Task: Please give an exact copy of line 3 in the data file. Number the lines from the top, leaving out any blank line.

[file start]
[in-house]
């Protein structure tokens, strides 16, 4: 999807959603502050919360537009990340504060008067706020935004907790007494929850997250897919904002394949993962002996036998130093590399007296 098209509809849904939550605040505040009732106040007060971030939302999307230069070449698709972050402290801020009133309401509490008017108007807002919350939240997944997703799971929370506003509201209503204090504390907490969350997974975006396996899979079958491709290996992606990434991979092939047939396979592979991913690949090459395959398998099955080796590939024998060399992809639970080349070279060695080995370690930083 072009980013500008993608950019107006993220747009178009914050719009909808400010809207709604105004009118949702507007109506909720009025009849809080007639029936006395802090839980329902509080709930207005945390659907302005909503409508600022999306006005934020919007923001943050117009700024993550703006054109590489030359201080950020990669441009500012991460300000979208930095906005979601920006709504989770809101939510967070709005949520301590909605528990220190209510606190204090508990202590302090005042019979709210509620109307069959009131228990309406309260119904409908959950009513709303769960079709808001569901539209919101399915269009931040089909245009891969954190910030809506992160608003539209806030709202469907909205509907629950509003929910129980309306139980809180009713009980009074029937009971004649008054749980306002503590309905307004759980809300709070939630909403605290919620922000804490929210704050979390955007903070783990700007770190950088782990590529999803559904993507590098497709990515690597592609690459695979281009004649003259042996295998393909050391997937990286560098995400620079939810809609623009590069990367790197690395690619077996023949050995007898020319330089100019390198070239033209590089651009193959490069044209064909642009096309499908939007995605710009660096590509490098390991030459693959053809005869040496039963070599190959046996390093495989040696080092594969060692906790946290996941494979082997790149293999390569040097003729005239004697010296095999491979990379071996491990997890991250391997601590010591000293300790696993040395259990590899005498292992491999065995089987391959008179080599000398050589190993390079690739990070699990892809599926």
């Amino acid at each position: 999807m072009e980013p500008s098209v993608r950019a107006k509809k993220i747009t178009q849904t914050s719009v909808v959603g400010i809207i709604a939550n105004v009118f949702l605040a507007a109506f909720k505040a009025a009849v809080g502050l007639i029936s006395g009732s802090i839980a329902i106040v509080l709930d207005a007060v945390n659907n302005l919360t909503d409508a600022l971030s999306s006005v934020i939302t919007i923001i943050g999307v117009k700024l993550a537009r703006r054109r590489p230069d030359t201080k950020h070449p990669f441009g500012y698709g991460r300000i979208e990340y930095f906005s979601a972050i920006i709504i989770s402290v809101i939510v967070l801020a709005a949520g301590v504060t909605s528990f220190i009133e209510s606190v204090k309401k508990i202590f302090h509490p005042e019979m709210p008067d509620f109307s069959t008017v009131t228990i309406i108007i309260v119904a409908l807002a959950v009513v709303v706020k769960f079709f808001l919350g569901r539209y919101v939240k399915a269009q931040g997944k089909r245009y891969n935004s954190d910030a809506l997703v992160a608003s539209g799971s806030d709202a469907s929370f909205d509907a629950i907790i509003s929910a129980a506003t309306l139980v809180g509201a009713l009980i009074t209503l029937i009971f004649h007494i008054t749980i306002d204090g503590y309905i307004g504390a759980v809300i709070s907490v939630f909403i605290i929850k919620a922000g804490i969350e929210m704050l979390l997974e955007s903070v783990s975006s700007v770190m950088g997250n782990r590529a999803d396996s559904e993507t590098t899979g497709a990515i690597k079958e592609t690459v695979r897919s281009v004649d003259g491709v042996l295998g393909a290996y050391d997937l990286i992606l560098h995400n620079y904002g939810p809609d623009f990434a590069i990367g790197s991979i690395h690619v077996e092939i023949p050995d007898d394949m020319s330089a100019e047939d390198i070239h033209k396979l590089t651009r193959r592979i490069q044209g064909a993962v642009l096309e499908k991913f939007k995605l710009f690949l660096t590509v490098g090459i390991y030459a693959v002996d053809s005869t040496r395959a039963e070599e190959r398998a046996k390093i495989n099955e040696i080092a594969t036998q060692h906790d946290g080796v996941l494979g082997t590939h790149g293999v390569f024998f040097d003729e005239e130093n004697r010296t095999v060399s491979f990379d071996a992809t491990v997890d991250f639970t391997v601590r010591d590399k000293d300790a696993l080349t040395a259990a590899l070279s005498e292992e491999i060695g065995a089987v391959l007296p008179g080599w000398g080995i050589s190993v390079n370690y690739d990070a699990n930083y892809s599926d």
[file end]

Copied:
């Amino acid at each position: 999807m072009e980013p500008s098209v993608r950019a107006k509809k993220i747009t178009q849904t914050s719009v909808v959603g400010i809207i709604a939550n105004v009118f949702l605040a507007a109506f909720k505040a009025a009849v809080g502050l007639i029936s006395g009732s802090i839980a329902i106040v509080l709930d207005a007060v945390n659907n302005l919360t909503d409508a600022l971030s999306s006005v934020i939302t919007i923001i943050g999307v117009k700024l993550a537009r703006r054109r590489p230069d030359t201080k950020h070449p990669f441009g500012y698709g991460r300000i979208e990340y930095f906005s979601a972050i920006i709504i989770s402290v809101i939510v967070l801020a709005a949520g301590v504060t909605s528990f220190i009133e209510s606190v204090k309401k508990i202590f302090h509490p005042e019979m709210p008067d509620f109307s069959t008017v009131t228990i309406i108007i309260v119904a409908l807002a959950v009513v709303v706020k769960f079709f808001l919350g569901r539209y919101v939240k399915a269009q931040g997944k089909r245009y891969n935004s954190d910030a809506l997703v992160a608003s539209g799971s806030d709202a469907s929370f909205d509907a629950i907790i509003s929910a129980a506003t309306l139980v809180g509201a009713l009980i009074t209503l029937i009971f004649h007494i008054t749980i306002d204090g503590y309905i307004g504390a759980v809300i709070s907490v939630f909403i605290i929850k919620a922000g804490i969350e929210m704050l979390l997974e955007s903070v783990s975006s700007v770190m950088g997250n782990r590529a999803d396996s559904e993507t590098t899979g497709a990515i690597k079958e592609t690459v695979r897919s281009v004649d003259g491709v042996l295998g393909a290996y050391d997937l990286i992606l560098h995400n620079y904002g939810p809609d623009f990434a590069i990367g790197s991979i690395h690619v077996e092939i023949p050995d007898d394949m020319s330089a100019e047939d390198i070239h033209k396979l590089t651009r193959r592979i490069q044209g064909a993962v642009l096309e499908k991913f939007k995605l710009f690949l660096t590509v490098g090459i390991y030459a693959v002996d053809s005869t040496r395959a039963e070599e190959r398998a046996k390093i495989n099955e040696i080092a594969t036998q060692h906790d946290g080796v996941l494979g082997t590939h790149g293999v390569f024998f040097d003729e005239e130093n004697r010296t095999v060399s491979f990379d071996a992809t491990v997890d991250f639970t391997v601590r010591d590399k000293d300790a696993l080349t040395a259990a590899l070279s005498e292992e491999i060695g065995a089987v391959l007296p008179g080599w000398g080995i050589s190993v390079n370690y690739d990070a699990n930083y892809s599926d």